Owning and operating a small business is a risky way to make a living. You rarely know how much money you will earn day to day, and personal funds may be the only way to make up for shortfalls. Introducing new products and services necessarily entails investing in the unknown. Although this uncertainty can make a small business interesting and challenging, it is best to manage risk by carefully researching new ventures and understanding the variables you face when making changes.

Acceptable Risk

There is no magic formula for determining how much business risk is acceptable; if there were such a yardstick, you would be dealing with certainties rather than risk. However, understanding your strengths and limitations helps when making choices about business endeavors. Choose new products and services that are compatible with existing offerings, so you can market them to your existing clientele and reach the target market you have already developed. Set a budget for each new endeavor so you have a clear idea at the outset of how much you are willing to lose if things don't work out.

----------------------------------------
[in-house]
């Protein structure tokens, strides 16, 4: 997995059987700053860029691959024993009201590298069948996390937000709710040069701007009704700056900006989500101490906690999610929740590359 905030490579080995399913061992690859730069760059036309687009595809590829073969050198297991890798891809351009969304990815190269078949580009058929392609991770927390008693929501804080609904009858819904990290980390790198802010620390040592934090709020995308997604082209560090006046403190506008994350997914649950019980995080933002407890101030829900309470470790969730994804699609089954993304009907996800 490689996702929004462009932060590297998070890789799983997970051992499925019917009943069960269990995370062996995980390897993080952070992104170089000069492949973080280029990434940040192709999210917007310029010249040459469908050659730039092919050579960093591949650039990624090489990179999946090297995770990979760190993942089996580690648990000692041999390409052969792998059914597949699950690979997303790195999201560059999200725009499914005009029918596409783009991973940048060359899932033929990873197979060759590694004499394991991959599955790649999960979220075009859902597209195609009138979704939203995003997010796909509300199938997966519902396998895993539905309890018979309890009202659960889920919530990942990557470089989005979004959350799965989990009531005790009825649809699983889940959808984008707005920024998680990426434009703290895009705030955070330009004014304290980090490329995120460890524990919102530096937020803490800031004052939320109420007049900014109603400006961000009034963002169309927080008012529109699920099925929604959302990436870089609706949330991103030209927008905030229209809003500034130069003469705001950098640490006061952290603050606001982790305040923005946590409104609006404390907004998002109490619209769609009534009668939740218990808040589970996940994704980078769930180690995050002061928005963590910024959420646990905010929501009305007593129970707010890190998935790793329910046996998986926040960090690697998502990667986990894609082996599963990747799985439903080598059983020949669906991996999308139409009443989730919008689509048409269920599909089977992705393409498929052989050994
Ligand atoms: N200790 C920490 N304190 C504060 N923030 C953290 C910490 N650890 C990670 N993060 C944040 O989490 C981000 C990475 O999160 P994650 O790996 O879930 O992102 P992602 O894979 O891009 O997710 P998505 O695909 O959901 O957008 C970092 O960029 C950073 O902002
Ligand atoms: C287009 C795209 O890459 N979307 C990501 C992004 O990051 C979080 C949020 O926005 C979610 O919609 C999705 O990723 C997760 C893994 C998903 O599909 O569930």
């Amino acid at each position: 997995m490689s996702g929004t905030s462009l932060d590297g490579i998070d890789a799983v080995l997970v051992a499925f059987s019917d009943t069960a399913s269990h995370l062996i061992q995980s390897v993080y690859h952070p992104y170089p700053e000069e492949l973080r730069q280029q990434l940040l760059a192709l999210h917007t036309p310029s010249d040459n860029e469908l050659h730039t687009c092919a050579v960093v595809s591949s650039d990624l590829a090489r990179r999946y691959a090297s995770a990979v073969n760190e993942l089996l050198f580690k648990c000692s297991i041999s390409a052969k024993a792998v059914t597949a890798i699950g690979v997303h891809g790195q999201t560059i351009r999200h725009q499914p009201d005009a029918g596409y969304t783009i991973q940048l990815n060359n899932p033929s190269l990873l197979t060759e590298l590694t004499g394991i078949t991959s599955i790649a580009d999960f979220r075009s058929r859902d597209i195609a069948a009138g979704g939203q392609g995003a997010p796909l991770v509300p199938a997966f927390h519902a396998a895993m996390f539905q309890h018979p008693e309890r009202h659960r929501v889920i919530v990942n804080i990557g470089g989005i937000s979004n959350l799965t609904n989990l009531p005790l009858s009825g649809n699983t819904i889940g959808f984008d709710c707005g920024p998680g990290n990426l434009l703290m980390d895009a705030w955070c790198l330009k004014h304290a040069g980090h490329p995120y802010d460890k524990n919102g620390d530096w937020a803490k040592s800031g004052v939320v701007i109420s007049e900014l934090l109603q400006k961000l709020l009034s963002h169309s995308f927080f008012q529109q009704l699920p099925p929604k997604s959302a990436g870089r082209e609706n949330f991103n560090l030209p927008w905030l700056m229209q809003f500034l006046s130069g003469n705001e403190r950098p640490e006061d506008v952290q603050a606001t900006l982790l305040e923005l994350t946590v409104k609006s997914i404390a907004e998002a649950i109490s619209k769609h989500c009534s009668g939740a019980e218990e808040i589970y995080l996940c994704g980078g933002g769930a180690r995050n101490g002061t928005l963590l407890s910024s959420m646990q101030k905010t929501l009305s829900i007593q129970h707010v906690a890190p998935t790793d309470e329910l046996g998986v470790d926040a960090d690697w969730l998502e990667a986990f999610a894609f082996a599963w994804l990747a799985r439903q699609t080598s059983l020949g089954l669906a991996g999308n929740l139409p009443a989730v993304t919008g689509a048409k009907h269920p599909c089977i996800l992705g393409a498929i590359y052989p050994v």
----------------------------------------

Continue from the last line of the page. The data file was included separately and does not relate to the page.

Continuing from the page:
Unacceptable Risk

Unacceptable risk usually involves prohibitive sums of money or ventures with the potential to cut into existing sales. If you cannot recoup your investment in a reasonable projected amount of time, then you are taking an unacceptable risk. You would be taking an unacceptable risk by expanding an existing restaurant with an addition that costs $100,000 to build but will only increase sales by $20,000 per year if the seats are consistently full. This investment would take too long to pay back, and its financially viability depends on a steady volume, which rarely occurs in the restaurant industry.

Managing Risk

Managing business risk involves doing thorough research, setting a budget that is consistent with your level of skill and experience, and proactively monitoring feedback by tracking sales and customer responses. Test marketing a product before making a full-fledged investment can tell you whether there is sufficient demand to justify your expected outlay. Tailoring your budget to your expertise enables you to limit the amount of money you spend on ventures outside of your comfort zone.

Minimizing Risk

Some entrepreneurs opt to minimize risk by resisting changes that require investments. A risk-averse entrepreneur might stick with an existing product line with steady sales rather than experimenting with new ventures. Although this approach may lessen the risk of losing a large sum of money on an uncertain venture, it involves its own type of risk. Customer tastes change, and many consumers enjoy variety. If you never change your offerings, you may lose existing customers interested in trying new options.